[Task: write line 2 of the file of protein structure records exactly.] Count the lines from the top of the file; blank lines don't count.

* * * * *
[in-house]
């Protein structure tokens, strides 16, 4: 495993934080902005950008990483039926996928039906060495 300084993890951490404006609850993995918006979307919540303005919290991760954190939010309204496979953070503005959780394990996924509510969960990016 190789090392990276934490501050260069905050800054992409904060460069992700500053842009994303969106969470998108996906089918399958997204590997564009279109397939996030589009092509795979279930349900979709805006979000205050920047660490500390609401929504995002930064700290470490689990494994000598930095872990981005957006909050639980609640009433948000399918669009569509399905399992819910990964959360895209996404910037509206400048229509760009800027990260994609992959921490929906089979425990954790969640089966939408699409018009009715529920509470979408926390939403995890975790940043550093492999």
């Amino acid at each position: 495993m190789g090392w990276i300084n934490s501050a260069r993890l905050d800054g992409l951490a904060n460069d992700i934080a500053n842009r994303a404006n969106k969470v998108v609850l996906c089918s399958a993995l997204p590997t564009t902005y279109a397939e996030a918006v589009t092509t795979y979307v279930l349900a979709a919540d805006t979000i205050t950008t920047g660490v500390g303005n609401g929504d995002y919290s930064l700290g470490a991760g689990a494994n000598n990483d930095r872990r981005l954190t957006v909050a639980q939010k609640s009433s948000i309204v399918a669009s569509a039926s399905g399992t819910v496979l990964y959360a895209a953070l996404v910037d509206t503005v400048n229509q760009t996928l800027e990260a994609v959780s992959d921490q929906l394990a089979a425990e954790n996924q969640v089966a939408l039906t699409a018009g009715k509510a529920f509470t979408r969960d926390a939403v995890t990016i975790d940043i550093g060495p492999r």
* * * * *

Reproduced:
């Protein structure tokens, strides 16, 4: 495993934080902005950008990483039926996928039906060495 300084993890951490404006609850993995918006979307919540303005919290991760954190939010309204496979953070503005959780394990996924509510969960990016 190789090392990276934490501050260069905050800054992409904060460069992700500053842009994303969106969470998108996906089918399958997204590997564009279109397939996030589009092509795979279930349900979709805006979000205050920047660490500390609401929504995002930064700290470490689990494994000598930095872990981005957006909050639980609640009433948000399918669009569509399905399992819910990964959360895209996404910037509206400048229509760009800027990260994609992959921490929906089979425990954790969640089966939408699409018009009715529920509470979408926390939403995890975790940043550093492999």